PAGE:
The Week in Genomics 14-18 September 2015
The debate around human genome editing has really hotted up this week. Is editing human embryos the line that shouldn’t be crossed? Welcome to the Week in Genomics!
UK scientists from the Francis Crick Institute in London have sought permission to use CRISPR to modify human embryos as part of an infertility study. The application has been received by the Human Fertilisation and Embryology Authority, the government regulatory body for embryology research, who will make a decision in due course.
The research leader, Dr Kathy Niakan, said: “Importantly, in line with HFEA regulations, any donated embryos would be used for research purposes only.
“These embryos would be donated by informed consent and surplus to IVF treatment.”
The Wellcome Trust UK10K project published a series of studies in Nature this week containing the genomes of 10,000 people, some with rare genetic conditions and some without. The aim of the project is to identify genetic variants that are associated with disease, and the data has already been used by scientists from McGill University in Canada to identify variants associated with bone density.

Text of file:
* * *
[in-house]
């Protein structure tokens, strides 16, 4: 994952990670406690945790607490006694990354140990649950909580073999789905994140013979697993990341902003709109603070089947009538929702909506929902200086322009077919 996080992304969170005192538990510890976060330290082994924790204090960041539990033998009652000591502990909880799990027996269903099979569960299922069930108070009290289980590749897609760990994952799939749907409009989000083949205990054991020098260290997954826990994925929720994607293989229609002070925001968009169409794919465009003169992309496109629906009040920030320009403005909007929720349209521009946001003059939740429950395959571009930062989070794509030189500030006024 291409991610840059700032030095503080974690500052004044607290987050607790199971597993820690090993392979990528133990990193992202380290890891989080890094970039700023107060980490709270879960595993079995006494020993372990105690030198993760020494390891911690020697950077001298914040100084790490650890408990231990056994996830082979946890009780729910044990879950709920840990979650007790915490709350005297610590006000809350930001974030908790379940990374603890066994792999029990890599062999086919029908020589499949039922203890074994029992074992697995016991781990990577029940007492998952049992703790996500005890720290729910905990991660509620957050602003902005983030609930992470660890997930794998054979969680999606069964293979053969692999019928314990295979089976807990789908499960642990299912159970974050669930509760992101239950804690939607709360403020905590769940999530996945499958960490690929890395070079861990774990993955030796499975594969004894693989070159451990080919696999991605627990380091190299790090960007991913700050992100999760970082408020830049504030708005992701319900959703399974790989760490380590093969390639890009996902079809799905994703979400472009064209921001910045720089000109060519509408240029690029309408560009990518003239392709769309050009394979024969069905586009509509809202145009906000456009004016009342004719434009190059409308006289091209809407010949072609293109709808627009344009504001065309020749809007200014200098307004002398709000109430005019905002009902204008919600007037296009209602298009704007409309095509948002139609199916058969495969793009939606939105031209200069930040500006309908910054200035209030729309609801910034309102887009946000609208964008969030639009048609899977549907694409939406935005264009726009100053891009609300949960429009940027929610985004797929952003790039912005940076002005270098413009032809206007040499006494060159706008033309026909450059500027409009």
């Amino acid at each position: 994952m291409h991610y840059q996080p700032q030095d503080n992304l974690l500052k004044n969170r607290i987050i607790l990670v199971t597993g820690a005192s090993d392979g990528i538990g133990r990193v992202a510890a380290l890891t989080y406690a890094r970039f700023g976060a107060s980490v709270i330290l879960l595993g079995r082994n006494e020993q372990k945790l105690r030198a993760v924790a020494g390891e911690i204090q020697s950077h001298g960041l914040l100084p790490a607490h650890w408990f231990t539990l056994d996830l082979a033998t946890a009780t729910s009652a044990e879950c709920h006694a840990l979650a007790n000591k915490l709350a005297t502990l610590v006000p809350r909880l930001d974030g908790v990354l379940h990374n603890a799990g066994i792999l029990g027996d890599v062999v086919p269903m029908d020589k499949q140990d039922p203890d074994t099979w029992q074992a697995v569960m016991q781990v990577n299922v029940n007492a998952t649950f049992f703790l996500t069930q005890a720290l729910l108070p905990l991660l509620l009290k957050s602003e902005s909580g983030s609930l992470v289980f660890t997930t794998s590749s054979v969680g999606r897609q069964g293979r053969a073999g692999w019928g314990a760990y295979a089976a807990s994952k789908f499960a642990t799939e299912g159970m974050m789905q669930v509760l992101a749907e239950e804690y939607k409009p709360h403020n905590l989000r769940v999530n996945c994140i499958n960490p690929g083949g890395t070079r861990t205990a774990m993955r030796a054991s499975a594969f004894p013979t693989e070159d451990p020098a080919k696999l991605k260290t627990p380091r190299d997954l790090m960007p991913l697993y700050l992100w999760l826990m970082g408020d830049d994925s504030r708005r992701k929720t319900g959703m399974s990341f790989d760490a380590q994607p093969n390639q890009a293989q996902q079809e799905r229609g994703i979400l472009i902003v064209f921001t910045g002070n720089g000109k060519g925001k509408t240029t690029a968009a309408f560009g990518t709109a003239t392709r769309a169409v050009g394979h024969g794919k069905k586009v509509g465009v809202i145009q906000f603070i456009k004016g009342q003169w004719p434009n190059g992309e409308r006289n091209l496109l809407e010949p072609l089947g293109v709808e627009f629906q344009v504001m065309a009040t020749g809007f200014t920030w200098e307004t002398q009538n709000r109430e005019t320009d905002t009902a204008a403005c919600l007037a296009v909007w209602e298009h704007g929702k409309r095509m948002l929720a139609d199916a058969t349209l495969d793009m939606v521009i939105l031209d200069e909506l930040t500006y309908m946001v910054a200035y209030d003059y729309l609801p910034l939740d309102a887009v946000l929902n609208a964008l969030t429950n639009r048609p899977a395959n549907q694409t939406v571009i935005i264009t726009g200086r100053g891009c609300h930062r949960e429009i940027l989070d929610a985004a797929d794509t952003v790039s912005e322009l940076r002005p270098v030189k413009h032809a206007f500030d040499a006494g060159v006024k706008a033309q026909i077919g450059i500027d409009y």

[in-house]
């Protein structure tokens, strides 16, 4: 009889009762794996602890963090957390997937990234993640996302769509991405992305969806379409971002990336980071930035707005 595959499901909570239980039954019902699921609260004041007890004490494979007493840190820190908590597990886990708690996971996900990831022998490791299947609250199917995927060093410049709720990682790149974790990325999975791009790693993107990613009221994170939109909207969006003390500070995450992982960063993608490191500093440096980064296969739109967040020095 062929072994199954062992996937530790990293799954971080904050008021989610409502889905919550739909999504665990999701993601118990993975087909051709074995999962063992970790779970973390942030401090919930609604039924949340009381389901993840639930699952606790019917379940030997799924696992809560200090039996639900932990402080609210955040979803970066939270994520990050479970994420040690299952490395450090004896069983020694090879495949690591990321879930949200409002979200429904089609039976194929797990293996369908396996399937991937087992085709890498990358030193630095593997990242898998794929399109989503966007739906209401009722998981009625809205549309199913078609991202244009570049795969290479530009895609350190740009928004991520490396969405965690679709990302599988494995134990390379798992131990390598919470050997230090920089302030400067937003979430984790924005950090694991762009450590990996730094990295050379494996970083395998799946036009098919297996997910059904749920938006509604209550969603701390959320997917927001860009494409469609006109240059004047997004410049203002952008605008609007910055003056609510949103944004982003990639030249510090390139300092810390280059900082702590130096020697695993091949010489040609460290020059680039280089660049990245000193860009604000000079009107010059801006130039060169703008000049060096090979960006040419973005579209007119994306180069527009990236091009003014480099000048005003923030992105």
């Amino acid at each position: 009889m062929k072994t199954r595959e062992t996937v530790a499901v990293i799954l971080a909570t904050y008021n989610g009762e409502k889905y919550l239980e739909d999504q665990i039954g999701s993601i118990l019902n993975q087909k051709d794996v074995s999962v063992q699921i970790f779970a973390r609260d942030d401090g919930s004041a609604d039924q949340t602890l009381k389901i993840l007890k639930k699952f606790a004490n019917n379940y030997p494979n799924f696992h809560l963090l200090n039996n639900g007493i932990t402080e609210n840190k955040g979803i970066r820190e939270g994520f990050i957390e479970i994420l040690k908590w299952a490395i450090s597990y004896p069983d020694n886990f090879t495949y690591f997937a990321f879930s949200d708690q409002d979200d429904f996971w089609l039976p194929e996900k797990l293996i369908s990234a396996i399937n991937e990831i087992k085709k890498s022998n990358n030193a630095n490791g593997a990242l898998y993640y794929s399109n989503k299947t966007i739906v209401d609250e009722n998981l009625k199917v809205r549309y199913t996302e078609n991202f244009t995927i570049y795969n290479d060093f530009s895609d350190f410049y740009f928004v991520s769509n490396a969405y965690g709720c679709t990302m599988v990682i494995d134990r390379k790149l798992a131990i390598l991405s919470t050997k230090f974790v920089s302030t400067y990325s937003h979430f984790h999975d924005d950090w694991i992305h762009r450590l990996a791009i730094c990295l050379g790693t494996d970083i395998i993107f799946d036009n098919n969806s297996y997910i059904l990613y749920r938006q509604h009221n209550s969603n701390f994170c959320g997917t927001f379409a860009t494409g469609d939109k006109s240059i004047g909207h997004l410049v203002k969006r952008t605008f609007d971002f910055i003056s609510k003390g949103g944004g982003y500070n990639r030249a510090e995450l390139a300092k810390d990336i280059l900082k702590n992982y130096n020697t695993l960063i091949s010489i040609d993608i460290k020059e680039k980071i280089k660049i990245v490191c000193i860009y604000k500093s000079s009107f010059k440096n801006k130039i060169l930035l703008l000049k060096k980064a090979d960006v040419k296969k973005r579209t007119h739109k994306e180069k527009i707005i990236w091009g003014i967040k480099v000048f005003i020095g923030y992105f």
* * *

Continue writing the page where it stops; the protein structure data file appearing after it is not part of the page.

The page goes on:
Following the news that UK research funders would continue to support human genome-editing research, the international Hinxton Group held a meeting to discuss the science and ethics of CRISPR. They concluded that while GM babies should not be born yet, there may come a time in the future when this would be morally acceptable.
WuXiNextCODE have signed an agreement with Fudan Children’s Hospital in China to bring their precision techniques to Chinese patients. Many genomic service providers are starting to look to China as the next logical progression for their products. Earlier this week Veritas Genetics announced the creation of a Chinese R&D centre in Hangzou that would focus on those conditions that are more prevalent in Asian populations.
CRISPR-based gene editing has identified a possible way to circumvent the genetic defect that causes sick-cell anaemia.
Cambridge-born startup Desktop Genomics have raised $2.15 million to develop their online bioinformatics platform DESKGEN.